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Variances provide limited relief from the strict application of zoning standards. While the variance is as old as zoning itself, commentators remain divided on its merits. For some, it is a safety valve providing relief from unnecessary or excessive governmental intervention in the marketplace; for others, it is a “cheat” for scofflaws seeking to avoid playing by the rules. This division is especially true for use variances, which allow owners to establish or maintain a land use that is otherwise prohibited by the zoning code, resulting in a de facto rezoning.
This edition of Zoning Practice reviews the history of the use variance, with a special focus on how states and local communities have refined their approaches in response to key court decisions. And it highlights approval criteria and procedures that Memphis and Shelby County, Tennessee, and other communities use to curb use variance abuses.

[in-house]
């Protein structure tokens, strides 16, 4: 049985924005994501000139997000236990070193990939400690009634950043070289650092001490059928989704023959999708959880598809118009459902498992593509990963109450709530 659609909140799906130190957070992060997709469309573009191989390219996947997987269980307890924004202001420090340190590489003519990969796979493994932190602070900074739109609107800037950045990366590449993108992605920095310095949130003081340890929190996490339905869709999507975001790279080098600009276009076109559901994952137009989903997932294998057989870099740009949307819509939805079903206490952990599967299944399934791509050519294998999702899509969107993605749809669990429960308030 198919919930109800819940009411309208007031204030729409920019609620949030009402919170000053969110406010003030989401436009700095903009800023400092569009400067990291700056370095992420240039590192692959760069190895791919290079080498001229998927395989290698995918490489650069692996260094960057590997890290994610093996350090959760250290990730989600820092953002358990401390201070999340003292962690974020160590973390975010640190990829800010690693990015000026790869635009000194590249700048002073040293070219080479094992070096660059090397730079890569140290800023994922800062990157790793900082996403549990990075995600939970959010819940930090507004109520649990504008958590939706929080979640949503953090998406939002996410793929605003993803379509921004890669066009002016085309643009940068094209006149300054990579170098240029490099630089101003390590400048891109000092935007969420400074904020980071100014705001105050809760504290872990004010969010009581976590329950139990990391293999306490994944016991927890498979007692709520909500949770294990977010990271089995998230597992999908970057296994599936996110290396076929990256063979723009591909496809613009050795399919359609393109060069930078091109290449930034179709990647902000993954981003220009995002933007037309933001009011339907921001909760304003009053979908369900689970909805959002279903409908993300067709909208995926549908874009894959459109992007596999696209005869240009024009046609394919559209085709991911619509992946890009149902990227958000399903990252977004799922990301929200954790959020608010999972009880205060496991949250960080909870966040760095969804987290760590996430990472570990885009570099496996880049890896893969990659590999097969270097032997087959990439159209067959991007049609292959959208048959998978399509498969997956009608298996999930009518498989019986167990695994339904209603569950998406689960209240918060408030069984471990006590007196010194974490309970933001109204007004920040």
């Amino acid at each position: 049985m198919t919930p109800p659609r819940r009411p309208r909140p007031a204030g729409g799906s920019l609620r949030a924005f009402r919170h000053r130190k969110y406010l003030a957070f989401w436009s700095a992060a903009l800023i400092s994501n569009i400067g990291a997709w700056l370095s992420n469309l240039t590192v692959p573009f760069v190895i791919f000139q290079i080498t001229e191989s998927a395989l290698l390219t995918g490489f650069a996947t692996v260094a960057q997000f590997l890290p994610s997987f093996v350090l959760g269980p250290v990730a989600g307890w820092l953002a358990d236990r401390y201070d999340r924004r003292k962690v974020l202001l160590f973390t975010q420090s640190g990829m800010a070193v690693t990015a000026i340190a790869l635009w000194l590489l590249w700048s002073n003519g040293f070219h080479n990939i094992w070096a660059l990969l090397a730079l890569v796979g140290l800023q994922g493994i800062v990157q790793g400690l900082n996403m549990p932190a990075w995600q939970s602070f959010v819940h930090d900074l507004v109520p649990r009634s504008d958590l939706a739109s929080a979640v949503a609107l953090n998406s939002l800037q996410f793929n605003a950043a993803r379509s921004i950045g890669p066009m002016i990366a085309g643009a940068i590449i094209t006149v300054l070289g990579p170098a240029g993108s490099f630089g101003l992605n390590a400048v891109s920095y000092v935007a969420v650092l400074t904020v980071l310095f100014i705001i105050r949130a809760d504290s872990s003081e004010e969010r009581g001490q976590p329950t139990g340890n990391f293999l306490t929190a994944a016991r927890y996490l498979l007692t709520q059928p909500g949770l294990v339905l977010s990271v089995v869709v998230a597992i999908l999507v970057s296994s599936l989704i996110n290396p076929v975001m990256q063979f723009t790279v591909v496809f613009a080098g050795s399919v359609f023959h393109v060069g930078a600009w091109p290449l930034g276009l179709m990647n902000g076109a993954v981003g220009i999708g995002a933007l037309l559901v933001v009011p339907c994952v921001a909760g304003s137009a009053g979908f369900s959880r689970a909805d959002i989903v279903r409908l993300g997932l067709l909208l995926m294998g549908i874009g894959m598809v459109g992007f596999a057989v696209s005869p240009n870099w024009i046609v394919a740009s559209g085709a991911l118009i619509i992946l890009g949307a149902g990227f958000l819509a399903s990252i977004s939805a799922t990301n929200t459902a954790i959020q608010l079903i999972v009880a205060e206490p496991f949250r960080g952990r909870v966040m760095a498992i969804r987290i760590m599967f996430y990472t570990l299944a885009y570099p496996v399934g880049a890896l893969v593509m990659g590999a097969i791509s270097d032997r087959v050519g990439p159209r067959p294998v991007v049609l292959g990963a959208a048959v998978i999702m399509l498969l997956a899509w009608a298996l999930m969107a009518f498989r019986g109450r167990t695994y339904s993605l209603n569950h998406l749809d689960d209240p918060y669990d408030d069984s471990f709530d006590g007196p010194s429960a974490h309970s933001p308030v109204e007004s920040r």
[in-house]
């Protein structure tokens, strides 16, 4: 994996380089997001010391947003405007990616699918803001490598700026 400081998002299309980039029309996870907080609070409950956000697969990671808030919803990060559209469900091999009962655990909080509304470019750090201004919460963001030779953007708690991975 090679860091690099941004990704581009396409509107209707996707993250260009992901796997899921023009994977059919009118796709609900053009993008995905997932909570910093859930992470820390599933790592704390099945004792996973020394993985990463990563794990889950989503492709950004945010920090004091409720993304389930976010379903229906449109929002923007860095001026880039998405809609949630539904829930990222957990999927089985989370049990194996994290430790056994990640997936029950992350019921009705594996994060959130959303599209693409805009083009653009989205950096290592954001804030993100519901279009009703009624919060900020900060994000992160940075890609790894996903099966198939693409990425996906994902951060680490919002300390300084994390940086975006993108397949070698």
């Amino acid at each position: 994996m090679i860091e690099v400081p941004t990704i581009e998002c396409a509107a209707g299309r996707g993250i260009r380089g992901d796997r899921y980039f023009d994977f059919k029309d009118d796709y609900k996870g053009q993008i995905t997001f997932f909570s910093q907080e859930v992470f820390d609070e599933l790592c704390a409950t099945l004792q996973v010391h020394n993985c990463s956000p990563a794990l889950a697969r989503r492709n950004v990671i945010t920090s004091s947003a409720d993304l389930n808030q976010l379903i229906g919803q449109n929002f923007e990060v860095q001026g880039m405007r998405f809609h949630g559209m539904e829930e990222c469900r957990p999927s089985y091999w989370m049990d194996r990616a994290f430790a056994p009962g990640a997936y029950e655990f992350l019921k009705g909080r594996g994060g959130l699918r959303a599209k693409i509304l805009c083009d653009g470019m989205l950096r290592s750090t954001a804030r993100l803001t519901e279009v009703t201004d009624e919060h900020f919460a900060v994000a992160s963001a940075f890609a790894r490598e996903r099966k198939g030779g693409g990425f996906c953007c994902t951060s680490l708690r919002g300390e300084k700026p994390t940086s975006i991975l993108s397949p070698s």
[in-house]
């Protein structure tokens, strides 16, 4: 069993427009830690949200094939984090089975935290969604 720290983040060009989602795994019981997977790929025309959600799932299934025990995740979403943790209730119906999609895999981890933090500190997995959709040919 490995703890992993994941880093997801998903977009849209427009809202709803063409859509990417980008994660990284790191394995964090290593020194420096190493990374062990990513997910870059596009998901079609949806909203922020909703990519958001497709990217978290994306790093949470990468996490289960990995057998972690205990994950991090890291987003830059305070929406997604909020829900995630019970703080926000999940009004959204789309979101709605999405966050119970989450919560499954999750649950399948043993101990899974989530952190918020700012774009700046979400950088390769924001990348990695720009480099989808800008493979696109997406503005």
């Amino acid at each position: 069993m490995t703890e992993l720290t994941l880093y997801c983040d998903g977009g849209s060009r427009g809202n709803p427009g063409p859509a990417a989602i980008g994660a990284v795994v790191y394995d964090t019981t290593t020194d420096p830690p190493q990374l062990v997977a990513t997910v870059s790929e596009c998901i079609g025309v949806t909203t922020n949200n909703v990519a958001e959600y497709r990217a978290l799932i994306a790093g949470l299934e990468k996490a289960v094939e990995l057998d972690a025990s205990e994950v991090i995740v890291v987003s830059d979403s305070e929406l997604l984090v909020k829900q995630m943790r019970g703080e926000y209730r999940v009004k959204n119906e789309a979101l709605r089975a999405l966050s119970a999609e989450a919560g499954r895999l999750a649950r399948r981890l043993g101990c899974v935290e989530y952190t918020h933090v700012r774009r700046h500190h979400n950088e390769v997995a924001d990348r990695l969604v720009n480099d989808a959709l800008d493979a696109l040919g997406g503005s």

About the Author
Josh Whitehead, AICP
Josh Whitehead, AICP, is a sixth-generation Memphian who was appointed as the head of the zoning office in Memphis and Shelby County in 2010. As such, he serves as the secretary of the communities’ planning commission and zoning board. He holds a master’s in community planning from the University of Cincinnati and a juris doctor from the University of Memphis, where he currently serves as adjunct professor. Whitehead has been published in law review journals on issues related to housing and blight but is most active on cremedememph.com, a blog that features his take on Memphis’ design, history, and architecture.